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The burden assessment methodology


The burden assessment methodology provides a transparent assessment of the impact of change to the way data is produced, processed, and consumed within the HE sector. 

This guide has been written to ensure a consistent approach to the assessment of burden. No specialist knowledge, other than an understanding of the impact of the change for your organisation, is required.


The assessment methodology has been created by drawing on existing practice at the NHS Burden Advice and Assessment Service (BAAS) and by consulting with HE providers, data collectors, and other relevant bodies such as the Office for National Statistics.

This assessment can be completed by any party involved in the production, processing, and consumption of sector data. This will include both data collectors and data providers.

The assessment process is looking to create a consensual engagement around change, based on a shared understanding of how it is being assessed and the issues that are contributing to the overall burden.


There are six lenses used in the assessment model:

  • Gathering: Any increase or decrease in the cost or effort required to gather and record data for the purpose of data collection.

  • Assurance of data quality: The cost and effort involved in checking for and correcting errors in data that has been gathered for the purpose of data collection.

  • Extraction and transformation: The cost and effort involved in drawing data directly from one or more off-line or information systems for the purpose of data collection.

  • Transmission: The cost and effort involved in the sending of data to the demand side customer.

  • System change and development: The cost and effort involved in the creation of, or changes to information systems, to meet the requirements of data collection.

  • Training and guidance: The cost and effort involved in the provision and receipt of the knowledge and skills needed to be able to comply with the requirements of data collection.

Scoring matrix

The heart of the assessment process is the scoring matrix. The assessment generates a score between zero and 10. A score of zero records no discernible change. A score between 1 and 3 is marking the change as trivial in terms of impact. A score between 4 and 7 records a cost of lost opportunity as resources/budget need to be re-allocated. A score between 8 and 10 flags a serious issue for the data request.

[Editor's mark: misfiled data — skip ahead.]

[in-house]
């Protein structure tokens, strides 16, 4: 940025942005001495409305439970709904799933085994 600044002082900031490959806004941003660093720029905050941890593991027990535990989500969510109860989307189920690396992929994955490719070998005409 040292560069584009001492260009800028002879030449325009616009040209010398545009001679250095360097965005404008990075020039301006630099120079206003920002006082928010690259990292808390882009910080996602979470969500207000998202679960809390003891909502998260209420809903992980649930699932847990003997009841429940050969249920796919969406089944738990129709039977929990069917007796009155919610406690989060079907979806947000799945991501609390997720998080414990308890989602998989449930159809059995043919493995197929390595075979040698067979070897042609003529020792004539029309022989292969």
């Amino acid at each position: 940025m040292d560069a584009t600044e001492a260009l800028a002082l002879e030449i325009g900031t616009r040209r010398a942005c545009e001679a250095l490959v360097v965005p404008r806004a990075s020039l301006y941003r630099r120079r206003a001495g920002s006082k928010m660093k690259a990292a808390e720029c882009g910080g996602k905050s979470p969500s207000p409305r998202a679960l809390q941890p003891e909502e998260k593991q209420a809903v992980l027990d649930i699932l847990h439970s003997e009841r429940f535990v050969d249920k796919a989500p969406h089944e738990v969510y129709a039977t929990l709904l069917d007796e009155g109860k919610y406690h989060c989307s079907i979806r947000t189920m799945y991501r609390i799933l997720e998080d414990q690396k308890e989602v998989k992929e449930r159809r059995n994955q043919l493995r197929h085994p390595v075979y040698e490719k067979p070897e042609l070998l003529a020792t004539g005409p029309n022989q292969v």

One of the outputs from an assessment might be a re-framing of requirements or a different solution option for multiple red categorisations.

The scoring can be undertaken at a summary level or broken down across the six lenses and the scoring should be undertaken separately for Setup (an assessment of implementing a change) and Run (an assessment of operating the new process in business as usual).

Summary assessment

The guidance helps frame what the score should be by calling out the main areas of impact. In the case of this summary example, these areas are changes in process, systems, training, and timing. Within the scoring range, the assessor should consider how close to the boundary of the next level of guidance their assessment is. 

Summary assessment – setup

Summary assessment - run

Full assessment

If a full impact assessment is needed – and this will be determined on a change by change basis as part of the wider governance process – the same approach is to be taken but on a more granular basis. The assessment is still split between setup and run, but now six ‘lenses’ categorise the change in more detail.

The boundaries between categories remain the same. The difference is the assessor needs to consider the lenses in isolation. This is not always simple as overlaps between lenses are apparent in many changes. There are additional areas in the analysis form where context or notes can be added.

Full assessment – setup

The same approach is taken when considering the assessment of run.

Full assessment - run

Onward use

The calculations of burden can be used in three specific ways:

  • To show the impact of the change both in terms of setup and run. For more complex changes, a number of burden assessments will be performed against different solution options. The desired outcome is to deliver the change at the lowest possible burden for the supply side while meeting the requirements of the demand side.
  • To understand the difference between a supply-side best practice change implementation and those assessments returned by individual providers. This both informs the best practice assessment process and demonstrates that those individual providers have the opportunity to reduce burden by moving towards this best practice.
  • To create an assessment for ‘net burden’ where the value of a change is considered against the impact using a standard methodology. This may not be applicable for all types of change.